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|Title:||The Effects of Carbadox, a Synthetic Antimicrobial Agent, on Growth, Nitrogen Balance, Protein Synthesis, Protein Degradation and Apparent Amino Acid Absorption in The Growing Pig|
|Author(s):||Bajjalieh, Nicholi Lloyd|
|Department / Program:||Animal Science|
|Degree Granting Institution:||University of Illinois at Urbana-Champaign|
|Subject(s):||Agriculture, Animal Culture and Nutrition|
|Abstract:||The effects of dietary carbadox (55 ppm), a synthetic antimicrobial agent, were evaluated in terms of rat and swine growth, nitrogen balance in swine, relative rates of protein synthesis and degradation in the rat and pig and an apparent amino acid absorption in the pig. A vitamin and mineral supplemented corn-soybean-meal diet served as the basal throughout. Dietary crude protein levels were maintained at a slightly deficient level.
Rate of gain of rats was not affected by dietary carbadox. Rats fed carbadox tended to consume less feed, thus gain/feed was usually increased. Growing pigs fed diets containing either 12 or 16% crude protein responded to dietary carbadox with an increased rate of gain (P < .01) and feed consumption (P < .05) when compared to the controls. Pigs on the higher protein diets consistently outperformed those offered the lower protein level diets. No interaction between level of protein and carbadox was noted. In a feeding trial in which pigs were individually fed, neither carbadox nor tylosin affected rate of gain, feed consumption or gain/feed. In a third feeding trial with growing pigs, one hundred forty-four animals were used to evaluate five commonly used antimicrobial products. Average daily gain and feed consumption were affected while gain/feed was not. The treatments maintained the same relative positions for both average daily gain and average daily feed. This ranking, in ascending order of response, follows: control, tylosin, Virginiamycin, carbadox, chlortetracycline, ASP-250.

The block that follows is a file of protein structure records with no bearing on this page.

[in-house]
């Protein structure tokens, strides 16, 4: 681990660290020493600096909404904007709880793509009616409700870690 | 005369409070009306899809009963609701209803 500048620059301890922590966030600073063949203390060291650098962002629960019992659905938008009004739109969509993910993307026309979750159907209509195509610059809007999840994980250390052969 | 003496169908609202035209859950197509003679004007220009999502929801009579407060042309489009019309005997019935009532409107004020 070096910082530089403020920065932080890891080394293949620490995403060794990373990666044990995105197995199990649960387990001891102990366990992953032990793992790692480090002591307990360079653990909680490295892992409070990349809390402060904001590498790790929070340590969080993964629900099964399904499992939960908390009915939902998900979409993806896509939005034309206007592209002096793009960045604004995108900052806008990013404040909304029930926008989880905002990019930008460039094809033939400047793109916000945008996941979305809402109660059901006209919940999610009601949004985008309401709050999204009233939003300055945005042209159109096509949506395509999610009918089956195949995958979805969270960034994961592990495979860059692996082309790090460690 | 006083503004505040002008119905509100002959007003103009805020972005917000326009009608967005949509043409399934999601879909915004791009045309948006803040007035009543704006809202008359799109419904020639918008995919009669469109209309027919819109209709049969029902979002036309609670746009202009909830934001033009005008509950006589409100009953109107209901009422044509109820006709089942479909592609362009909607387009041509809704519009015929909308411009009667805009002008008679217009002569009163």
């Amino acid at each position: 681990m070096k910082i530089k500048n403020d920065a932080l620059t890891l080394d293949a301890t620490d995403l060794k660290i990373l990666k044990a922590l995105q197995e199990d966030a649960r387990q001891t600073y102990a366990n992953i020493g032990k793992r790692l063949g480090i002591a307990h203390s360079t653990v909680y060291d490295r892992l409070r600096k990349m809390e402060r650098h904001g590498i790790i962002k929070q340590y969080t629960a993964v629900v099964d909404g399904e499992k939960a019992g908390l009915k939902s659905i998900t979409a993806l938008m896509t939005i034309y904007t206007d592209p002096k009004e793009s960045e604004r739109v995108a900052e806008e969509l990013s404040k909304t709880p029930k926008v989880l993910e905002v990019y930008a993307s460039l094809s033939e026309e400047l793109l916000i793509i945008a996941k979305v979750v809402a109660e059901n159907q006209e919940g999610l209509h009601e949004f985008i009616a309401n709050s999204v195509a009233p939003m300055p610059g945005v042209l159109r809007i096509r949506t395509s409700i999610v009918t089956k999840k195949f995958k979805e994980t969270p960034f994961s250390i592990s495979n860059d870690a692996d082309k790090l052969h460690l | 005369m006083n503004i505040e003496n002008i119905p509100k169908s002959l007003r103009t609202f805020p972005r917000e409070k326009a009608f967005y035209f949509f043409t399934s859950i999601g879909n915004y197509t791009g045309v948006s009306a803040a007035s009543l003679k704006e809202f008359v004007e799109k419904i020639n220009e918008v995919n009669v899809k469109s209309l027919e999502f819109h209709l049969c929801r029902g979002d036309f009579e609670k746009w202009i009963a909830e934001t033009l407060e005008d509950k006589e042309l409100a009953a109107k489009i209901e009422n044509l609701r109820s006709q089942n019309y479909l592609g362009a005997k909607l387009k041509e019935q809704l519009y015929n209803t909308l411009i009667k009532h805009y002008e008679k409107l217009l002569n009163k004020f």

Growing pigs were used to determine the effects of carbadox and crude protein level (12 and 16%) on nitrogen balance. Carbadox enhanced nitrogen digestibility and retention (P < .025). The higher protein level significantly increased (P < .001) all nitrogen related criteria. No carbadox by protein level interaction was apparent. Nitrogen balance in growing pigs was used to evaluate the effects of carbadox as it related to dietary lysine level. Carbadox enhanced the digestibility and retention of nitrogen (P < .01). At the higher level of lysine, carbadox had a lessened effect (P < .10) on nitrogen digestibility. Carbadox initially increased the ratio of nitrogen retained/nitrogen digested. This relationship was later reversed (P < .05). Two other nitrogen balance trials in which carbadox and tylosin were compared in the growing pig were conducted. In one trial both drugs enhanced nitrogen digestibility (P < .01) and had a nonsignificant positive effect on nitrogen retained and the ratio of nitrogen retained/nitrogen digested. In the second trial, neither drug had any effect on nitrogen balance criteria.
A pulse administered duo-labeled-amino acid technique was used to evaluate the effects of dietary carbadox on net incorporation of labeled amino acid and relative degradation of various tissue proteins. The values so obtained were intended for comparative purposes only. Two trials with rats and one with pigs were conducted. Treatment-related differences were noted for all three trials. In general, carbadox tended to increase both the net incorporation of labeled amino acid as well as the relative rate of protein degradation.
A surgical technique allowing for the direct monitoring of nutrient absorption was developed and applied. The procedure provided for the simultaneous monitoring of nutrient concentrations in blood from the hepatic portal vein and the vena cava and the rate of blood flow in the portal vein. This permitted calculations of a point in time estimate of apparent nutrient absorption from the intestinal tract. The effects of dietary carbadox on absorption of individual amino acids were evaluated via this procedure. Under our conditions, dietary carbadox had no significant effect on amino acid absorption within five days of its addition to the diet.
Thesis (Ph.D.)--University of Illinois at Urbana-Champaign, 1980.
|Date Available in IDEALS:||2014-12-13|